The Navy has awarded Electric Boat a $5.1 billion contract to design the new Columbia class ballistic missile submarines, which means more hiring that will spread the wealth to other local businesses.
The contract includes component and technology development and the construction of prototypes.
The 12-ship Columbia class will replace the Ohio class nuclear ballistic submarines. The first sub, which will be called the USS Columbia, is expected to start its first patrol in fiscal year 2031.
Electric Boat (EB) plans to reach a peak employment of 18,000 by 2030, since the company expects to get a construction contract for the 12 Columbia-class submarines, too.
“That’s probably one of the biggest perks of it. Knowing you’re going to be employed for as long as you need to be employed for,” said Evan Sperry, of Waterford.
He’s one of EB’s newest employees, taking a structural draftsman job after graduating Grasso Technical High School in 2017. He’ll help design parts for the new Columbia class submarines.
“It’s probably the best company in the area to go into design,” Sperry said.
Several businesses throughout the state feel a direct impact when EB is on a hiring surge.
EB Director of Staffing Patrick Reuss said the company has already hired about 1,500 people this year.
“We’re not alone in all of this,” Reuss said. “I think you have to think about our technical schools, our higher education community at the community college and university level.”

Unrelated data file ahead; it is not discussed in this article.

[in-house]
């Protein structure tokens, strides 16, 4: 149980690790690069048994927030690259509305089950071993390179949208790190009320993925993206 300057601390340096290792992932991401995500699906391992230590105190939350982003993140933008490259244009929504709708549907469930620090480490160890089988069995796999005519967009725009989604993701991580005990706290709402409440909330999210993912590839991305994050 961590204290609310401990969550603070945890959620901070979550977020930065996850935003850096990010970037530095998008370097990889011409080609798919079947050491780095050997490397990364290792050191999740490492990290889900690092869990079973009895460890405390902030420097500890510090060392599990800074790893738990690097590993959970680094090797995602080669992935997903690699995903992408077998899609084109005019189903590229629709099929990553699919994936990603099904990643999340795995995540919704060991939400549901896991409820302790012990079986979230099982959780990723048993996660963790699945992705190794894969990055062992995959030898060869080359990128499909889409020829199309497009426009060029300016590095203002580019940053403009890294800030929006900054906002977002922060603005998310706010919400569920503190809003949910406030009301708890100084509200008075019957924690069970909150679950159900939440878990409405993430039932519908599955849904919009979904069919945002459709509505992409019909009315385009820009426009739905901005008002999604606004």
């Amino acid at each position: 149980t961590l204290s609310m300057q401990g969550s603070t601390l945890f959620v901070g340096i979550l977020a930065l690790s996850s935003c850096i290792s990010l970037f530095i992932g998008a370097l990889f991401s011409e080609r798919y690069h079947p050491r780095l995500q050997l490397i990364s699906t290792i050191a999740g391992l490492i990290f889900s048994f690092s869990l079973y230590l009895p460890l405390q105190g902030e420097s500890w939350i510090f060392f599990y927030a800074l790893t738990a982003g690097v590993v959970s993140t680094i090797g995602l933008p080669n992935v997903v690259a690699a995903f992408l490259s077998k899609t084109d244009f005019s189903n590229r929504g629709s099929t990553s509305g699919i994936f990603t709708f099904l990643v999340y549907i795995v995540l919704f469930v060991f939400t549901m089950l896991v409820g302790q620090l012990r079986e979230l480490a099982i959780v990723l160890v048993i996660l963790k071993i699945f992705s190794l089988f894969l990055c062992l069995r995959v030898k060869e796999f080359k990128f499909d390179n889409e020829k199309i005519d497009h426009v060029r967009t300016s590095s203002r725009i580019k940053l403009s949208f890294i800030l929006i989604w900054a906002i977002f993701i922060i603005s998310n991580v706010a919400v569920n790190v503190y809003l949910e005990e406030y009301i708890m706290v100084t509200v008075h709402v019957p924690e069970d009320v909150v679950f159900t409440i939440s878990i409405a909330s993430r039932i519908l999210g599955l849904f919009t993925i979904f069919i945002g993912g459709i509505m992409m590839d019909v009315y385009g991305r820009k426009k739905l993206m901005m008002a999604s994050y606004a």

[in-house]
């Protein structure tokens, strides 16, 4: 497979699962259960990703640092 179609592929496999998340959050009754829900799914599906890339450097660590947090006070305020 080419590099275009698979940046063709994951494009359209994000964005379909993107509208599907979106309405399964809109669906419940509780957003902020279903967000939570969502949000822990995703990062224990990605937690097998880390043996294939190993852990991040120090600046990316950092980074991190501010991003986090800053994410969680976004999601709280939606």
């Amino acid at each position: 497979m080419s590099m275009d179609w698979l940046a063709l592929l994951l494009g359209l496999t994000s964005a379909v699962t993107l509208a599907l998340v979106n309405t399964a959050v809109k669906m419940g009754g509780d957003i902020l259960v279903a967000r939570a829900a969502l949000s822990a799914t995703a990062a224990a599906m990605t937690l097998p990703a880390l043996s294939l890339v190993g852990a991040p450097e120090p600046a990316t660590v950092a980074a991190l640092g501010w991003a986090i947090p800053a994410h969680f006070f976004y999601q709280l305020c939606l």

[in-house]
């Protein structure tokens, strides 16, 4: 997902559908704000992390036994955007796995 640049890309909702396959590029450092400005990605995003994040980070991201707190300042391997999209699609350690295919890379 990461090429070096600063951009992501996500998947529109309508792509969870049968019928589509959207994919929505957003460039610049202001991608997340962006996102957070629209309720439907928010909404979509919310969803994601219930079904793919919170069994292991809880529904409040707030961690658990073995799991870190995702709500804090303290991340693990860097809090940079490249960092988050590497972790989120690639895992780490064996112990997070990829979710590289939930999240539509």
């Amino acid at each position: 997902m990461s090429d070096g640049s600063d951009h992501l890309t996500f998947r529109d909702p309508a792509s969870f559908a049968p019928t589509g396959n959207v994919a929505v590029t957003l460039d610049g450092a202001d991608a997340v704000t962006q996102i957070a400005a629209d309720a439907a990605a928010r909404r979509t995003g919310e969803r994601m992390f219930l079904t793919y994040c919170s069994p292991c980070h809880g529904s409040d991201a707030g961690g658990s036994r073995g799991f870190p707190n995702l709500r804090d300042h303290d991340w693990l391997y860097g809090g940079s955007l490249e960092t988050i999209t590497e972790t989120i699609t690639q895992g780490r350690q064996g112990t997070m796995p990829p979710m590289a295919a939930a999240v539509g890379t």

There’s a ripple effect, according to Reuss. With this new Navy contract, EB’s Connecticut suppliers are hiring and certain trade schools might see more students.
In fact, EB is partnering with Grasso Technical High School in Groton to launch a welding program. It would take EB’s requirements directly to Grasso Tech so students could learn to specifically become welders for the company.
Electric Boat is even working with chambers of commerce in Connecticut and Rhode Island to help bring people into the area, including connecting them to schools, places of worship, or hobby activities, Reuss said.
As for other businesses, Munchies Food truck sits outside EB’s gates for the lunch rush five times a week. When hiring at EB is low, Munchies suffers, according to owner Aiman Saad.
But this year, “we’ve seen an increase over the last few months,” Saad said.
New employees need to find new houses, said Market Realty, LLC’s Judi Caracausa. Plus, the people retiring need to also find homes too Connecticut’s shoreline.
“Our real estate market has been up considerably in the past year or so. General Dynamics hiring is definitely a huge part of it,” Caracausa said.
Plans for condos and rentals are already in the works near EB’s offices in New London. There’s a development agreement for Shipway 221, a new condo development on Howard Street. On Bank and Howard Streets, there’s a plan by A.R. Building Company to install 90 rental units.
“A positive for pretty much any type of business in southeastern Connecticut,” Caracausa said.